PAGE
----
There is an excellent magazine called Airbrush Action if you can find it, found it rare in these parts.

    Good Luck

    Reply With Quote Reply With Quote  

  6. #6
    Join Date
    Jul 2002
    Location
    San Francisco, CA
    Posts
    2,963
    Thanks
    1,345
    Thanked 1,308 Times in 307 Posts
    Follows
    0
    Following
    0
    Thanks for the help. I talked to some people at my schools art department and I was able to finally track down an airbrush that the school owns. I figure they let me use their powertools, why not an airbrush? I'll have to check it out.

    Thanks to all who replied. It looks as if have to educate myself a bit on this subject. I can't wait to try one out though. In the meantime, I've been fooling around with the Airbrush in painter. Believe it or not, I made it behave a lot like a spray can! Just inverse the size and opacity settings in the expression menu and tweak from there on.

    Reply With Quote Reply With Quote  

  7. #7
    Join Date
    Nov 2003
    Location
    Minnesota, USA
    Posts
    30
    Thanks
    0
    Thanked 0 Times in 0 Posts
    Follows
    0
    Following
    0
    I have a badger.




    Oh and I rarely use it because I hate cleaning the thing and the wee compressor I have (a 1/2 hp diaphragm) annoys the hell out of me. So it sits collecting dust in a room all filled with Chinese lamps. He saves what others throw away. Thinks that he'll be rich someday... we know of an ancient radiation that haunts dismembered constellations, a faintly glimmering radio station...

    That and I have no decent vertical work surfaces. I bought this 'slick' clamp on easel and it broke... but it was way too wobbly any way.

    I have used it to paint miniatures (aghast, he reveals himself)

    arfm

    crap was there anything useful in this post? The most expensive part of an airbrush is a good compressor. If you get enough hose you can dump it elsewhere and not have to listen to it. Plus ones with storage tanks are nice, constant air pressure. They are hard to master, anyone can hose down a surface with an airbrush, it takes some learning to do anything but that.

    Reply With Quote Reply With Quote  

  8. #8
    Join Date
    Sep 2006
    Location
    The West Coast
    Posts
    444
    Thanks
    58
    Thanked 93 Times in 89 Posts
    Follows
    0
    Following
    0
    I don't know how old this thread is, but here's my 2 cents: AZTEK. Quick to clean, and the interchangeable nozzles streamline both color changes and the cleaning process. Definitely artist friendly, and completely overlooked. I recommend tha AZTEK A430 duel action for anybody who's serious, and the baseline single action model for those on the fence. Also, they are completely compatable with the Model Masters line of airbrush, so nozzles and accessories are pretty easy to find. Nozzles are cheap too: if one goes bad, you replace it and you are back painting in seconds-you don't have to dissassemble the whole brush. Same with color changes. Yeah, there are some wonderful brushes out there, Badger, Paasche: But Azteks, are good tools, and workhorses.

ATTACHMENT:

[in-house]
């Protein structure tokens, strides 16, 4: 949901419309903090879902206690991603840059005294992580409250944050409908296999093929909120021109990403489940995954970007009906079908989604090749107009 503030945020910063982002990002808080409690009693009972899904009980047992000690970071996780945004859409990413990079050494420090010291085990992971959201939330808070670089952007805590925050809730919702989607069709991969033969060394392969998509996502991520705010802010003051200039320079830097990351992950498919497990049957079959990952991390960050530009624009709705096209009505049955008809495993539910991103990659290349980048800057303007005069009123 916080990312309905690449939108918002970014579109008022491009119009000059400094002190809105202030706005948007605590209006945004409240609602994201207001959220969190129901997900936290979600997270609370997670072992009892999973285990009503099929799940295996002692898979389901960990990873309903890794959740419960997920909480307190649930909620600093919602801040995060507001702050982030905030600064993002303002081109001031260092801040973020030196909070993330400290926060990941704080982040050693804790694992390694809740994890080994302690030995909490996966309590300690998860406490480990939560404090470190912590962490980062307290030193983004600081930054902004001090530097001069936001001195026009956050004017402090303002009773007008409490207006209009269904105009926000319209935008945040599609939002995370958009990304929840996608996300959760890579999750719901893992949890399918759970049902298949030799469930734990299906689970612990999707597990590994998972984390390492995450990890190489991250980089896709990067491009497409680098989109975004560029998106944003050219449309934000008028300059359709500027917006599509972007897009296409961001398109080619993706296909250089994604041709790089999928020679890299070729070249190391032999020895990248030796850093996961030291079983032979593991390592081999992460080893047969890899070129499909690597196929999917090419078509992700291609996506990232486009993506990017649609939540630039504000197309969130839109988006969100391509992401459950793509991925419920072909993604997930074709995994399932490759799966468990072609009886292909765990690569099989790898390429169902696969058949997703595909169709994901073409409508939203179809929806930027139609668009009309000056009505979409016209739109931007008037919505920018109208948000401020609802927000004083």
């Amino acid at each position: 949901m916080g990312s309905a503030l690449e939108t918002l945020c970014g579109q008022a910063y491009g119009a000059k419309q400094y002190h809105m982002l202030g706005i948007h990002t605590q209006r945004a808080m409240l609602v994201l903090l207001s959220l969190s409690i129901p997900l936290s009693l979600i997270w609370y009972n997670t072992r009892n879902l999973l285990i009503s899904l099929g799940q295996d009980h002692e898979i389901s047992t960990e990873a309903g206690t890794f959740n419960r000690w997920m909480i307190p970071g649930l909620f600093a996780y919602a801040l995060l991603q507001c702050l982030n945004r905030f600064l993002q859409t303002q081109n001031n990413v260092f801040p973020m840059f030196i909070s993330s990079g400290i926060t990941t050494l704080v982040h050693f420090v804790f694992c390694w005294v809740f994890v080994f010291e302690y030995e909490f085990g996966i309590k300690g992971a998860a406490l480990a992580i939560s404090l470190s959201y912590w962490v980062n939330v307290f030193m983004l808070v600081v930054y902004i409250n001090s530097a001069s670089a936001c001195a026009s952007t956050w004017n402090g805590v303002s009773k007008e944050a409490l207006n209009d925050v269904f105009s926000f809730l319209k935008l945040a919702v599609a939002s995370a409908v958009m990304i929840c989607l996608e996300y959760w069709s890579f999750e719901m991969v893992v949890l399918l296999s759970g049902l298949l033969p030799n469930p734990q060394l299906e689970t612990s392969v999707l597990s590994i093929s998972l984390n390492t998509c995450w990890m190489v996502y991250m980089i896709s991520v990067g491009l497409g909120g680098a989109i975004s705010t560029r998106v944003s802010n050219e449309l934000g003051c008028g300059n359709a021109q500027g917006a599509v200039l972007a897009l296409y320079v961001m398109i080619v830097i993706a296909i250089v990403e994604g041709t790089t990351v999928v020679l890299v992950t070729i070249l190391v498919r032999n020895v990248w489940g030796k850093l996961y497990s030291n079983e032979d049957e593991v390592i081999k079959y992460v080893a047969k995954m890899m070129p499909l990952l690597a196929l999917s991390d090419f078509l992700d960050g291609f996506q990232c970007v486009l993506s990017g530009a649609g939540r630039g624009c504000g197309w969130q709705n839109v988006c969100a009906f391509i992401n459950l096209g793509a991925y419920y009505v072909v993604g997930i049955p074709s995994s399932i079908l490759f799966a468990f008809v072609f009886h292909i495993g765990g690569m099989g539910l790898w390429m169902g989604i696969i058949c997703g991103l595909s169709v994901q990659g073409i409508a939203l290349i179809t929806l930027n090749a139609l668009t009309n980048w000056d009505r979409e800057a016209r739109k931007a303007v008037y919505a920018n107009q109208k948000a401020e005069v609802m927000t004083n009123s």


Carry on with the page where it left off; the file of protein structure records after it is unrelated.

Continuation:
Reply With Quote Reply With Quote  

  9. #9
    Join Date
    Nov 2007
    Location
    LIC, NY
    Posts
    1,152
    Thanks
    78
    Thanked 418 Times in 400 Posts
    Follows
    0
    Following
    0
    I experimented with the airbrush several times, mostly for work I did for a short period of time involving tattoos and such. It is fairly high maintenance as far as I could tell, and it does take some practice to get used to. I've seen some incredible work done in this medium - I say give it a go and see if it suits your style. You'll never know until you try.

    Reply With Quote Reply With Quote  

  10. #10
    Join Date
    Apr 2005
    Location
    USA
    Posts
    2,888
    Thanks
    752
    Thanked 3,153 Times in 1,067 Posts
    Follows
    0
    Following
    0
    I have a cheap Snap-On brand airbrush I got for free. Cheap ones aren't good. If you get one, get a good one.

    "Astronomy offers an aesthetic indulgence not duplicated in any other field. This is not an academic or hypothetical attraction and should require no apologies, for the beauty to be found in the skies has been universally appreciated for unrecorded centuries."
    Reply With Quote Reply With Quote  

  11. #11
    Join Date
    Jun 2005
    Location
    San Francisco
    Posts
    4,543
    Thanks
    2,307
    Thanked 2,122 Times in 871 Posts
    Follows
    0
    Following
    0
    I used to airbrush a lot. I can probably answer most questions you have...

    p.s. Yes, they are expensive and high maintenance, but extremely cool.

    Reply With Quote Reply With Quote  

  12. #12
    Join Date
    May 2010
    Location
    Canada
    Posts
    58
    Thanks
    31
    Thanked 13 Times in 13 Posts
    Follows
    0
    Following
    0
    I own one, mainly been doing beginner stuff. I'd very much like to do it more often

    Reply With Quote Reply With Quote